Gil closes the gate and hops back on the four-wheeler, its fenders caked with mud. It'll probably be three hours before that heifer drops her calf, he figures. Time enough for supper, a hot shower, and a cold beer.
He's in his pickup now. Ten minutes later he's at the bar to pick up a six-pack of Grain Belt, just like Dad used to drink. God, he misses him.
“Gil!” his buddy Slim yells. “Set Gil up,” he orders the bartender, who has the bottle open before Gil can protest, so he joins Slim, Rusty, and Pudge at the table. Almost everyone has a nickname here. They've known each other since grade school. It's been awhile.
They're calving, too, except Pudge, who gave up that nonsense years ago. Now, he's into soybeans and corn, which is starting to look like nonsense, too. Today, he installed the idler pulley he picked up in Fargo on Tuesday. He could've waited for his local dealer to get the part in, but he's been itching to get at those last acres of corn — what's left of it after being ravaged by an early winter.
He stopped at the farm supply store, too. Didn't really need anything, but he'd been cooped up too long. It was busy. Hardly a mask in the place.
Slim and Rusty moan about the cattle markets, but what are you gonna do? Gil mentions that one of his cows had twins today but rejected one—butted the newborn around until he separated them. Welcome to the world, young 'un. Slim's daughter isn't doing anything, though — online classes are finally over, and she'll take on a bottle calf. Problem solved.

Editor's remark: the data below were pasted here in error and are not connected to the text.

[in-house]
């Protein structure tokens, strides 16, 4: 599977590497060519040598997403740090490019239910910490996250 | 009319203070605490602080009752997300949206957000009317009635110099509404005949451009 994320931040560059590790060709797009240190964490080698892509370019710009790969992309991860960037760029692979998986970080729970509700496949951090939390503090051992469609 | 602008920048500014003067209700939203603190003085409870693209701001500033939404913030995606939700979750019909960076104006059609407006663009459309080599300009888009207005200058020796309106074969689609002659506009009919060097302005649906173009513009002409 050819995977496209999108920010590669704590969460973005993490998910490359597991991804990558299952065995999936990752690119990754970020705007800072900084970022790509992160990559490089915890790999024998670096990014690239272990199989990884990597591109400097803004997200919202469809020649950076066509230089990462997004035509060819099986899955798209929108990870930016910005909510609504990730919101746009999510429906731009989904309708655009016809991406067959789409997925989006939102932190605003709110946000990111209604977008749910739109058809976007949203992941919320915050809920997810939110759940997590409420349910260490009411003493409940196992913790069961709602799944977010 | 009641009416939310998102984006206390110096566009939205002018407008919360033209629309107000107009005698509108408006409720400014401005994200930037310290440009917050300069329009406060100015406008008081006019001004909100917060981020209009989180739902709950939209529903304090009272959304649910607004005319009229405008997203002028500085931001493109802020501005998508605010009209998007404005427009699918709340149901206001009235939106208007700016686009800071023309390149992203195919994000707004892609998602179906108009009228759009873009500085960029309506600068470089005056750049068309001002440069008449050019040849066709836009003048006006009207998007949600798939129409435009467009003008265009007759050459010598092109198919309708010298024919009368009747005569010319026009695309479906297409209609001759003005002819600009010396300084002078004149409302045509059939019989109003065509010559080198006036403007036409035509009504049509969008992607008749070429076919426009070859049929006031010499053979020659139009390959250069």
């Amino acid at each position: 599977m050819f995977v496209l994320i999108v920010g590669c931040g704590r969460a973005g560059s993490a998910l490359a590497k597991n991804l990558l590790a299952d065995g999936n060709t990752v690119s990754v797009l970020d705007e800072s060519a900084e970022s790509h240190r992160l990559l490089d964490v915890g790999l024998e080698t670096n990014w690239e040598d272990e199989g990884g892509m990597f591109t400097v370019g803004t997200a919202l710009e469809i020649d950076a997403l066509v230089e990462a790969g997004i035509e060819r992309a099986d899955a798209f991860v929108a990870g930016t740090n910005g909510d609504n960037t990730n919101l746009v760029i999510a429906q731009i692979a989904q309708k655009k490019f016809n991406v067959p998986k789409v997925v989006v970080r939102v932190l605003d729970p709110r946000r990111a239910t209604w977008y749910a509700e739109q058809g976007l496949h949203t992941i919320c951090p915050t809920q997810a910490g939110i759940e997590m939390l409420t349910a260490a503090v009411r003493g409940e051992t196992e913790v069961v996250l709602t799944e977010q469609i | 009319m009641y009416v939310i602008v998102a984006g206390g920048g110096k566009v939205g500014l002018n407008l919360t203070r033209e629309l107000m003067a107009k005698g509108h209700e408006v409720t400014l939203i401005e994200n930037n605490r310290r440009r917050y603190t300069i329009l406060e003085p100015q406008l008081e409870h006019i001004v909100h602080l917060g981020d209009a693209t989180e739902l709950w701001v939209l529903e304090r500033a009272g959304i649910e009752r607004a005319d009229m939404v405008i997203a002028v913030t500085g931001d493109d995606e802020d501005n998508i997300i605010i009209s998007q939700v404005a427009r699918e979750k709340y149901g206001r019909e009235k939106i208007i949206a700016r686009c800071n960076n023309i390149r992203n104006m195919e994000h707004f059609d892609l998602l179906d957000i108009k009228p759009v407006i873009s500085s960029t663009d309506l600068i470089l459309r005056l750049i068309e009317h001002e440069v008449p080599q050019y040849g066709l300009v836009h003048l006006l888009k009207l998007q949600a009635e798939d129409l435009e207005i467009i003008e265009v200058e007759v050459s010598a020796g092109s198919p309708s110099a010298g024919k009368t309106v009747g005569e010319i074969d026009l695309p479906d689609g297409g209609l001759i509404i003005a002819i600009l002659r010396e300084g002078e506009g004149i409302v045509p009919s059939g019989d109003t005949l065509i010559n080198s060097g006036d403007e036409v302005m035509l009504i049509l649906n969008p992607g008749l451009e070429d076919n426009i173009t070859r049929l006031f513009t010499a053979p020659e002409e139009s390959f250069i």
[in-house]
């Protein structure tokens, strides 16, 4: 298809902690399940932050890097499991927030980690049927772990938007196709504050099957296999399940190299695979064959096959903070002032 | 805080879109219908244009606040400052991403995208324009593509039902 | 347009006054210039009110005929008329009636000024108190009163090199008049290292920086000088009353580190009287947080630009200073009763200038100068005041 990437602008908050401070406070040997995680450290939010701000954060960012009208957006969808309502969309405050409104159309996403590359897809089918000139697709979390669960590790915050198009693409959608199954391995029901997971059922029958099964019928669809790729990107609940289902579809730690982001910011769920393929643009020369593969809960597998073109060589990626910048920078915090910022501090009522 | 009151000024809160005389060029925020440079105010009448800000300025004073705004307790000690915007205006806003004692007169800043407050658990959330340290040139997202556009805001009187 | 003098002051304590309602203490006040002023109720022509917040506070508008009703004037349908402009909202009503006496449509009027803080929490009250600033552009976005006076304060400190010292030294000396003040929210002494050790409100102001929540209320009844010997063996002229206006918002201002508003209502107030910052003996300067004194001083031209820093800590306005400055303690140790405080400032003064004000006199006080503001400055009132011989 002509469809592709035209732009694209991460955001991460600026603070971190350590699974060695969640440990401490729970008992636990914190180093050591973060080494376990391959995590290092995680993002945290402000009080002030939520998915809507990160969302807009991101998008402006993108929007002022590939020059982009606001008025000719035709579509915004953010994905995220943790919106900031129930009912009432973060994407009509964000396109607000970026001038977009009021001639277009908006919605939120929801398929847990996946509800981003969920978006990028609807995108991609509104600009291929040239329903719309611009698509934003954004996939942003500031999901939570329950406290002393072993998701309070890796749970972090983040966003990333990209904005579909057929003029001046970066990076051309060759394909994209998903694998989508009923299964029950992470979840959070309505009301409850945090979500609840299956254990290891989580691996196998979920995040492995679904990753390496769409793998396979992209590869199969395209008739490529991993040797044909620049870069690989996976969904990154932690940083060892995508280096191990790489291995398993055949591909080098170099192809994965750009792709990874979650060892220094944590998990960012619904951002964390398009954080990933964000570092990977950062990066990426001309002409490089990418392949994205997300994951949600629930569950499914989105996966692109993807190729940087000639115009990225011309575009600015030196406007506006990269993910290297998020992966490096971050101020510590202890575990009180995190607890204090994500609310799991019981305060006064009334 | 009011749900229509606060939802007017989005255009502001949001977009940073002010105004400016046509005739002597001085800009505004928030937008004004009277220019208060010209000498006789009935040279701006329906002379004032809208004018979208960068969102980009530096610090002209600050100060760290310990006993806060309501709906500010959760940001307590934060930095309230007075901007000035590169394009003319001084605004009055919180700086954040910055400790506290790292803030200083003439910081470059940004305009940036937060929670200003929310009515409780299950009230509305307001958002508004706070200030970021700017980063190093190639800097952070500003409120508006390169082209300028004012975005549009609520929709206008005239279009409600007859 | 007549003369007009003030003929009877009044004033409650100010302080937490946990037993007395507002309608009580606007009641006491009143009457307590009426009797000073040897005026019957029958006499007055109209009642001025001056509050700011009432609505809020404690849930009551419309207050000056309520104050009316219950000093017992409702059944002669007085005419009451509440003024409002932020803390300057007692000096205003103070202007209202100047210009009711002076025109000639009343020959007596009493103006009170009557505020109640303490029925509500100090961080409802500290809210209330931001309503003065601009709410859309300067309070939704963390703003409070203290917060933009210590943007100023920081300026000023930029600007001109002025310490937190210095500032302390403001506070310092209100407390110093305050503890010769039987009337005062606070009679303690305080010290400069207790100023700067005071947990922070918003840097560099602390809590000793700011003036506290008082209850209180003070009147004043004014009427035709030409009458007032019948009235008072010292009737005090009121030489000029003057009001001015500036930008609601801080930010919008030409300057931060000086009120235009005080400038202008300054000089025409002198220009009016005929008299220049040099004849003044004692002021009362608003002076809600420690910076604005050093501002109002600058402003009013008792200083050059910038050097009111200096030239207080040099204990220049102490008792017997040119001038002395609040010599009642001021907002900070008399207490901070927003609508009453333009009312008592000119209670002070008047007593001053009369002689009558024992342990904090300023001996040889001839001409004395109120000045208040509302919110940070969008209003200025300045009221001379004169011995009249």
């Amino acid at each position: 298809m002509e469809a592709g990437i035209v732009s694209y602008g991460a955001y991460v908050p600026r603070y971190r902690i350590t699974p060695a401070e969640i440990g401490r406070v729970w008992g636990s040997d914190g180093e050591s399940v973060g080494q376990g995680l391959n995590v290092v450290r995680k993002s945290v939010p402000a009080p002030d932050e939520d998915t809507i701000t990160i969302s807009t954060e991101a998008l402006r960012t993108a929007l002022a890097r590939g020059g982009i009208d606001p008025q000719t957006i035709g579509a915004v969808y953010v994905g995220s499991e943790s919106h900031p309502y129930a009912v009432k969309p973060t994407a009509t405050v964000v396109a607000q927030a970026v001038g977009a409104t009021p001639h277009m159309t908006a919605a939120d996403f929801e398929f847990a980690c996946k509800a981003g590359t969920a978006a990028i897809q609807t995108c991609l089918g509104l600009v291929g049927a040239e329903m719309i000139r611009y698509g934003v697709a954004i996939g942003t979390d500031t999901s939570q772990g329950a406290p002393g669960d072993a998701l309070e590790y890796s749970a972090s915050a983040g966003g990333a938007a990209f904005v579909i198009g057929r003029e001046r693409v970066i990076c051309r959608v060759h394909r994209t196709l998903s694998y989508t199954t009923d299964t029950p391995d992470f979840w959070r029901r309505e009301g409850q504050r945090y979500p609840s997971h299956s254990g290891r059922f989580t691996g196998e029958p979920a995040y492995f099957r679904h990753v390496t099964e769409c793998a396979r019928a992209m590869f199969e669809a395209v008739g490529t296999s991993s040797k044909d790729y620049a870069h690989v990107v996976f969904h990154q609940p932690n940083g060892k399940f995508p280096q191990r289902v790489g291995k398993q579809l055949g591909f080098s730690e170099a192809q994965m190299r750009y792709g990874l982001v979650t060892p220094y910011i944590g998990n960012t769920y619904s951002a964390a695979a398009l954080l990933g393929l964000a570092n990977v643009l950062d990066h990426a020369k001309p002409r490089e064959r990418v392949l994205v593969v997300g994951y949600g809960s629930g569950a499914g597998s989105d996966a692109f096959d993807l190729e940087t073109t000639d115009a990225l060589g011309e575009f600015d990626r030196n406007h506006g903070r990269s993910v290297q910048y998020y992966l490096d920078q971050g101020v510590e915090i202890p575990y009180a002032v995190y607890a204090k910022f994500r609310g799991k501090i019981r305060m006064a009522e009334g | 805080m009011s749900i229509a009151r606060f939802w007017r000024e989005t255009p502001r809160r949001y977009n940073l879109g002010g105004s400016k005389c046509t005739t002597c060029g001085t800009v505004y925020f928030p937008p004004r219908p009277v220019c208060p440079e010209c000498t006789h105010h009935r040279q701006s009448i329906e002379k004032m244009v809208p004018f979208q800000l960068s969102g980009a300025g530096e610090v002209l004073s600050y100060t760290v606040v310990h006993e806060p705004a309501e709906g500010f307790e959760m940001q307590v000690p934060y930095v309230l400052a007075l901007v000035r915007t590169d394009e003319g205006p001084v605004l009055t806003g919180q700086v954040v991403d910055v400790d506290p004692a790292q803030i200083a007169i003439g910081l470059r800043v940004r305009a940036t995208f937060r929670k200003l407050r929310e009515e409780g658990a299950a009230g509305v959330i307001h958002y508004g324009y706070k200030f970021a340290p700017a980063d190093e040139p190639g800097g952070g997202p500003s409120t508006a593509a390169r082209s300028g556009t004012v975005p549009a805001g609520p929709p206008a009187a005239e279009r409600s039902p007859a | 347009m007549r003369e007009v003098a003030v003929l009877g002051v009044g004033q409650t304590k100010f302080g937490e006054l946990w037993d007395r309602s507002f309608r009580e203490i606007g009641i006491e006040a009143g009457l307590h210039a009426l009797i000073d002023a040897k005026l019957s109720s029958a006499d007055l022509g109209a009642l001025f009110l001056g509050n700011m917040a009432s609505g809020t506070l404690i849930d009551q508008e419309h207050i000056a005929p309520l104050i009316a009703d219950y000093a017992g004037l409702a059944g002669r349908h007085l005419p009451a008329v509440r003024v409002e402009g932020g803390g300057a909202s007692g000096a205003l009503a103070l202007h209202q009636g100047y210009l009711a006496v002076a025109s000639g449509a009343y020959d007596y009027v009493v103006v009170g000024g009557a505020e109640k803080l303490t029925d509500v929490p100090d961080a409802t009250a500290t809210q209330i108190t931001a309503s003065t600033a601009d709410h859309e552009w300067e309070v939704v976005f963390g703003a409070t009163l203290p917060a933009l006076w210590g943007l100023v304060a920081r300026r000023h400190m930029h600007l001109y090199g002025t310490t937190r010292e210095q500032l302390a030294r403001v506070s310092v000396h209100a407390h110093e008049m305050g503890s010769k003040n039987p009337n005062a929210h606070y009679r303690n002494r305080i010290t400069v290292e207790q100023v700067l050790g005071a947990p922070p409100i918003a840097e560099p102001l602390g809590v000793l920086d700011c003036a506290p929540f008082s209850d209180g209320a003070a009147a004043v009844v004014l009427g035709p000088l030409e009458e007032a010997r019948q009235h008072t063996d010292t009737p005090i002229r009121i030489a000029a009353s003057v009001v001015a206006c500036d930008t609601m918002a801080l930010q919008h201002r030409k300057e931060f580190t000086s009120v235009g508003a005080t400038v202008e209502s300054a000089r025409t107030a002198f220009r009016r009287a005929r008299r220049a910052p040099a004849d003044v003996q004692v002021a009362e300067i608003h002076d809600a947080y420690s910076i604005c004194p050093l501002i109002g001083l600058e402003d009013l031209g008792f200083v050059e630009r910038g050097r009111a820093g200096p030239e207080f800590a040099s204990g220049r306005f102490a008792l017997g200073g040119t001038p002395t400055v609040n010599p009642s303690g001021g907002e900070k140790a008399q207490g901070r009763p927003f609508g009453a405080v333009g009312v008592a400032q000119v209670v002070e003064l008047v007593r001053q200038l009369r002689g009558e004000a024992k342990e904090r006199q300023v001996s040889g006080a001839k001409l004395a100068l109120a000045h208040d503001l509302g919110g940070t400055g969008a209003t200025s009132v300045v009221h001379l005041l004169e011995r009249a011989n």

They talk and laugh, and man, it feels like old times, like normal times, and before you know it, three hours have passed, and Gil, who's nursing his third beer, realizes that meal and hot shower will have to wait, but he's invigorated. It was good to see those guys. Anyway, he hasn't phoned ahead, so his wife won't be disappointed if he misses supper. She knows how calving goes.
It's a breech, wouldn't you know, but he gets the calf turned around and after that, no problems. A new life.
A few days later, Gil notices the neon-yellow tulips at the old farmstead and with his jackknife, neatly saws off six stems. On the way home, he drops them off at Mom's to cheer her up. She's still not right after a bout with walking pneumonia a couple months ago, and she misses Dad something fierce.
She smiles wanly, puts the tulips in a vase, pours some coffee, and they talk about everything except the obvious void. Five days later, she's short of breath. It's nothing, she says, but four days after that she's with Dad.
Gil watches the service online. The chapel's empty. Just the minister and echoes. Pudge wouldn't have made it, anyway. He tested positive, too. Says he's wrung out, but that he'll be fine. Mom loved Pudge.
Rusty's son, who's back from college, is minding Gil's cows for now, but he lost a calf today, he tells Gil on the phone. “Them's the breaks,” Gil says absently, vacantly, in the shadows.
He can't stop thinking about the tulips.
Tony Bender writes an exclusive weekly column for Forum News Service.